Is SRAM Rival about to go wireless?

Certifications for two new shifters using SRAM’s wireless protocol seem to indicate that the tech is set to trickle down to third-rung Rival

SRAM Rival

Two documents relating to new shifters using SRAM’s wireless protocol AIREA suggest an imminent launch of SRAM Rival eTap AXS, particularly as the word ‘Rival’ is included in the name of one of the drawings submitted (opens in new tab) to and approved by the US Federal Communications Commission (FCC).

As reported by cyclingnews.com (opens in new tab), the US component manufacturer would be bringing its third-tier groupset Rival into line with Red and Force, which already use AXS, SRAM’s integration system that connects electronic components and software.

Like Shimano’s recent applications to the FCC (opens in new tab), which are widely believed to pave the way for a new wireless Dura-Ace groupset, SRAM’s applications for two new AIREA-enabled shifters are made in order to secure the private wireless network frequency that would allow its components to operate without interference from Bluetooth or ANT+ – third-party wireless protocols that would be separately operating peripheral devices such as power meters and heart rate monitors. Whenever SRAM's wireless components are paired, a new encryption code is generated and assigned to the components in the group to ensure complete shifting security, according to SRAM.

Also as with Shimano, SRAM includes a 180-day confidentiality application, which has come into effect now that the applications have been granted, with an expiry date of July 30.

So it seems as though we’ll be looking at a late summer release of the new groupset – which is also when we’re expecting details of new Shimano Dura-Ace to break cover.

The drawings of the hoods submitted to the FCC don’t give away much about the look and feel of the new Rival groupset itself – or even whether it will be 11 or 12-speed – just that it’s coming and that it will use AIREA, like the electronic eTap AXS versions of Red and Force.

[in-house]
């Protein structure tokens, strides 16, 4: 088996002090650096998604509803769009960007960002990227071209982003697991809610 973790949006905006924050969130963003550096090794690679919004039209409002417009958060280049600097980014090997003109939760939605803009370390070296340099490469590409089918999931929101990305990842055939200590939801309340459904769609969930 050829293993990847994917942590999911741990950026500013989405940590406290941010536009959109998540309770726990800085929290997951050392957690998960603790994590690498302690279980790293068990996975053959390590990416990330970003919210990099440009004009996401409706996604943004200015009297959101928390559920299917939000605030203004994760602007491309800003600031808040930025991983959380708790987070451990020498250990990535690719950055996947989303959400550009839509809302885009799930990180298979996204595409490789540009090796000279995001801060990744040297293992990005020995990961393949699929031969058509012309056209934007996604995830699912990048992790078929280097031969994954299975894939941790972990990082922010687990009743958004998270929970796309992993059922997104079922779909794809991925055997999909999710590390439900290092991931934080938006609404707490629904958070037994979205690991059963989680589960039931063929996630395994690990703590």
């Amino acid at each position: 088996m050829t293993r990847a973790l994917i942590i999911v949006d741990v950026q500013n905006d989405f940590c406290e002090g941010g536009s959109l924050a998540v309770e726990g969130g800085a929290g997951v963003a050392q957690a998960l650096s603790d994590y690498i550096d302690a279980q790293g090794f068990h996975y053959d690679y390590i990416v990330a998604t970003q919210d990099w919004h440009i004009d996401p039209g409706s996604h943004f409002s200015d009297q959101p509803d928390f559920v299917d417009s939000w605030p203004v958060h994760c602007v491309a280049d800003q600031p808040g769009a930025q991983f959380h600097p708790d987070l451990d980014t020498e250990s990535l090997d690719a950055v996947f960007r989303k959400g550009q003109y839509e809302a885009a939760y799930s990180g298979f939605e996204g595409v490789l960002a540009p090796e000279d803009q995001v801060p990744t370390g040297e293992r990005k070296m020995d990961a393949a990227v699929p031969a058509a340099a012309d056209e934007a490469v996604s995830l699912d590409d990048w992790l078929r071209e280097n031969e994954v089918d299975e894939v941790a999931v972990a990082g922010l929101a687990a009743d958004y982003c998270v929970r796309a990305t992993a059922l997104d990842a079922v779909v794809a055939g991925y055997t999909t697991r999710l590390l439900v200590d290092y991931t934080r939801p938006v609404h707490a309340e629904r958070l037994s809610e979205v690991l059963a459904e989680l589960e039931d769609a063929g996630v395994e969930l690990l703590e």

At the moment three versions of Force exist: 12-speed Force eTap AXS, mechanical Force 22 and the 1x mechanical Force1. With applications for two shifters (left and right) approved, it seems as though Rival eTap AXS could exist as a lower-budget wireless 2x road groupset alongside mechanical Rival 22 and Rival 1 in the same way. It’s difficult to predict whether SRAM will go 12 speed with Rival, as it did when it launched Force eTap AXS, or whether the electronic shifting components will be added to the line-up as upgrades.

We are already big fans of mechanical SRAM Rival1. When we reviewed it in November (opens in new tab) we gave it a perfect score of 10/10, priced at £979.

However, we added: "If you have the money for something more expensive, Force AXS is the best upgrade." Now it could be that Rival eTap AXS is a more economical but equally effective upgrade.

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Simon Smythe is Cycling Weekly's senior tech writer and has been in various roles at CW since 2003. His first job was as a sub editor following an MA in online journalism.


In his cycling career Simon has mostly focused on time trialling with a national medal, a few open wins and his club's 30-mile record in his palmares. These days he spends a bit more time testing road bikes, or on a tandem doing the school run with his younger son.


What's in the stable? There's a Colnago Master Olympic, a Hotta TT700, an ex-Castorama lo-pro that was ridden in the 1993 Tour de France, a Pinarello Montello, an Independent Fabrication Club Racer, a Mercian Classic fixed winter bike and a renovated Roberts with a modern Campag groupset.


And the vital statistics:


Age: 53
Height: 178cm

Weight: 69kg